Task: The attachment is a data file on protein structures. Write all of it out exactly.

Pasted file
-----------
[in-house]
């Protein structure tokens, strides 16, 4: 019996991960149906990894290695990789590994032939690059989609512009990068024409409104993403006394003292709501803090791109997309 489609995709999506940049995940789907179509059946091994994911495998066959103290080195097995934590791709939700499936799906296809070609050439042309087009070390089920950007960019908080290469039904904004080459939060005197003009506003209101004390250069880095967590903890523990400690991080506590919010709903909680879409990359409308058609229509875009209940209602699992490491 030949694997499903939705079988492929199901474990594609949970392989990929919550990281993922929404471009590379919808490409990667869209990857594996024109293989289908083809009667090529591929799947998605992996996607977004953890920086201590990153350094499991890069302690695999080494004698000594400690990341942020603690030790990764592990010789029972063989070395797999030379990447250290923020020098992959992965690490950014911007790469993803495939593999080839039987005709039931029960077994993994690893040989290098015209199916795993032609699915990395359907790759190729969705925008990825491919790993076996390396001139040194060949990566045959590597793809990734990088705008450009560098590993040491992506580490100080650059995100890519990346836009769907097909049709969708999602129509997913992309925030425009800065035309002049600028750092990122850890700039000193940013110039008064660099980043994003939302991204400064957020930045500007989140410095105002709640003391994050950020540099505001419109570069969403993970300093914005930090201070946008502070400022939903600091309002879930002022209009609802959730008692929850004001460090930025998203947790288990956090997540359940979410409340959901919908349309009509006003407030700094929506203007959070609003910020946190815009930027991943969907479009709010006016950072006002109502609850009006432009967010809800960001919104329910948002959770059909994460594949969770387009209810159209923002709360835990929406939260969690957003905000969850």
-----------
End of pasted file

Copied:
[in-house]
């Protein structure tokens, strides 16, 4: 019996991960149906990894290695990789590994032939690059989609512009990068024409409104993403006394003292709501803090791109997309 489609995709999506940049995940789907179509059946091994994911495998066959103290080195097995934590791709939700499936799906296809070609050439042309087009070390089920950007960019908080290469039904904004080459939060005197003009506003209101004390250069880095967590903890523990400690991080506590919010709903909680879409990359409308058609229509875009209940209602699992490491 030949694997499903939705079988492929199901474990594609949970392989990929919550990281993922929404471009590379919808490409990667869209990857594996024109293989289908083809009667090529591929799947998605992996996607977004953890920086201590990153350094499991890069302690695999080494004698000594400690990341942020603690030790990764592990010789029972063989070395797999030379990447250290923020020098992959992965690490950014911007790469993803495939593999080839039987005709039931029960077994993994690893040989290098015209199916795993032609699915990395359907790759190729969705925008990825491919790993076996390396001139040194060949990566045959590597793809990734990088705008450009560098590993040491992506580490100080650059995100890519990346836009769907097909049709969708999602129509997913992309925030425009800065035309002049600028750092990122850890700039000193940013110039008064660099980043994003939302991204400064957020930045500007989140410095105002709640003391994050950020540099505001419109570069969403993970300093914005930090201070946008502070400022939903600091309002879930002022209009609802959730008692929850004001460090930025998203947790288990956090997540359940979410409340959901919908349309009509006003407030700094929506203007959070609003910020946190815009930027991943969907479009709010006016950072006002109502609850009006432009967010809800960001919104329910948002959770059909994460594949969770387009209810159209923002709360835990929406939260969690957003905000969850």